With traditional encounters, the trackers already know where the gorilla groups are and take you straight to them. You then get to spend the permitted hour encountering them in a special atmosphere.
Instead, the four-hour habituation experience starts from where the gorillas were nested the previous evening. Gorillas leave telltale signs of where they rested, but more importantly of where they set off to the next morning. Trackers look for knuckle prints in the mud, broken vegetation and discarded food. Trackers collect samples of hair and dung before continuing their search, as this helps to check on their health and numbers.
Once the gorillas are found the real challenge begins. The whole point of habituation is to follow the group of gorillas and stay in their vision as they move, trying to get closer to that 7m barrier. But unlike their habituated counterparts, these semi-habituated groups move fast to feed, dashing through the dense forest, racing up and down slippery slopes with the trackers and visitors in hot pursuit. It can be equated to rainforest boot camp and is not for the unfit or fainthearted.
Some gorillas tend to be wilder than others and these semi-habituated ones have a certain air of unpredictability about them. There is almost nothing more terrifying than the charge of a raging silverback male gorilla. Not to fear as these are almost always warnings rather than attacks. You will be briefed to stay calm, crouch down and lower your gaze to avoid eye contact. Easier said than done right?
Trackers will tell you to mimic their every behaviour to make them feel at ease (except for charging back of course). Crouch down when they do, pretend to pick up grass when they do and even go as far as talking gorilla language, by making a series of vocalisations which the trackers will inform you of the meanings. There is nothing more spine-tingling as when they reply which signifies contentment.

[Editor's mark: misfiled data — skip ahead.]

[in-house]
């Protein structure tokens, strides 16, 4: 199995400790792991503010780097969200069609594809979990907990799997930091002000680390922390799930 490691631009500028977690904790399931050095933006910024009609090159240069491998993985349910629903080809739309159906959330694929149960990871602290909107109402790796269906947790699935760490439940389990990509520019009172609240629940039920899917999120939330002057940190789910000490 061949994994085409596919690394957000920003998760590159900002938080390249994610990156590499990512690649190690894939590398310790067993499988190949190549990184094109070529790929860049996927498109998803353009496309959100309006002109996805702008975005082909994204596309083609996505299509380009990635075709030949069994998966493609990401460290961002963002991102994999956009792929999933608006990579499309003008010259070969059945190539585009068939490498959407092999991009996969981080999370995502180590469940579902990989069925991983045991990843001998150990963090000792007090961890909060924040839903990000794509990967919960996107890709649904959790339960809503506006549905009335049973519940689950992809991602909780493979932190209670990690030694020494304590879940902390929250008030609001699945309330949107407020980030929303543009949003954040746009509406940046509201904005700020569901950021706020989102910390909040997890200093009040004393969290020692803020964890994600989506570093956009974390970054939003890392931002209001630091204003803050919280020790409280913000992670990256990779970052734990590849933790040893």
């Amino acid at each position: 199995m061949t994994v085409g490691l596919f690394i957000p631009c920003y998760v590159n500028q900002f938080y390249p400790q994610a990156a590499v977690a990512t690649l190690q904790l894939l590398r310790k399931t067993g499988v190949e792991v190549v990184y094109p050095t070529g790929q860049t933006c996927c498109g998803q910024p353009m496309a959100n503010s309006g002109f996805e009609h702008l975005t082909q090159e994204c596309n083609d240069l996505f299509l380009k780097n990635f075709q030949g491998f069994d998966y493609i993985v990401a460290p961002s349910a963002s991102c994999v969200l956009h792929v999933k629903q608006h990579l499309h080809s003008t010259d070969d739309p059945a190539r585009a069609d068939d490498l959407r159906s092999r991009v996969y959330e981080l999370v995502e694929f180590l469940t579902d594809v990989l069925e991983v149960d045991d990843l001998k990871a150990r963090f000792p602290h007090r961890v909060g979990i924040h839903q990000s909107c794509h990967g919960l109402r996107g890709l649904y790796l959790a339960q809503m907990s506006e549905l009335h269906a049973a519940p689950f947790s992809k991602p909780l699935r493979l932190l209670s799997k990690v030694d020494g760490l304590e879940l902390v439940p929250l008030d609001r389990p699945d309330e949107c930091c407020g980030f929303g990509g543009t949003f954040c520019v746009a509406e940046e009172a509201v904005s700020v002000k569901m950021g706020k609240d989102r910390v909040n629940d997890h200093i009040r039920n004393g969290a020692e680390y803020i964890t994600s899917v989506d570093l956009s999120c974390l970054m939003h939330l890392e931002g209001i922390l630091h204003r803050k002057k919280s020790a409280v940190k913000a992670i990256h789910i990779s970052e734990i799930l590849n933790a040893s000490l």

Traditional gorilla trekking encounters presently cost US$600 per permit at Bwindi in Uganda, with Rwanda's Volcanoes National Park permits now costing US$1500 each. This traditional encounter virtually guarantees that you'll experience gorillas up close and personal in a relaxed atmosphere for one memorable hour.
The gorilla habituation experience costs US$1500 per permit in Uganda and lasts for four hours, but the length of time spent in the gorilla's presence is dependant on the time it takes to find them. You may not get that close, being in hot pursuit all the time, but then again you may watch them simply sleeping, but none-the-less you will learn so much about these fascinating giants in this edgier and more immersive experience.
Chat with us and we will give you honest advice on what will suit your needs and travel personality. Whichever option, gorilla trekking should be on everyone's bucket list as it evokes a deep connection with our closest cousins in a truly unforgettable way.
Thank you to Sue Watt our friend in travel for all the wonderful insights into her trip to Uganda.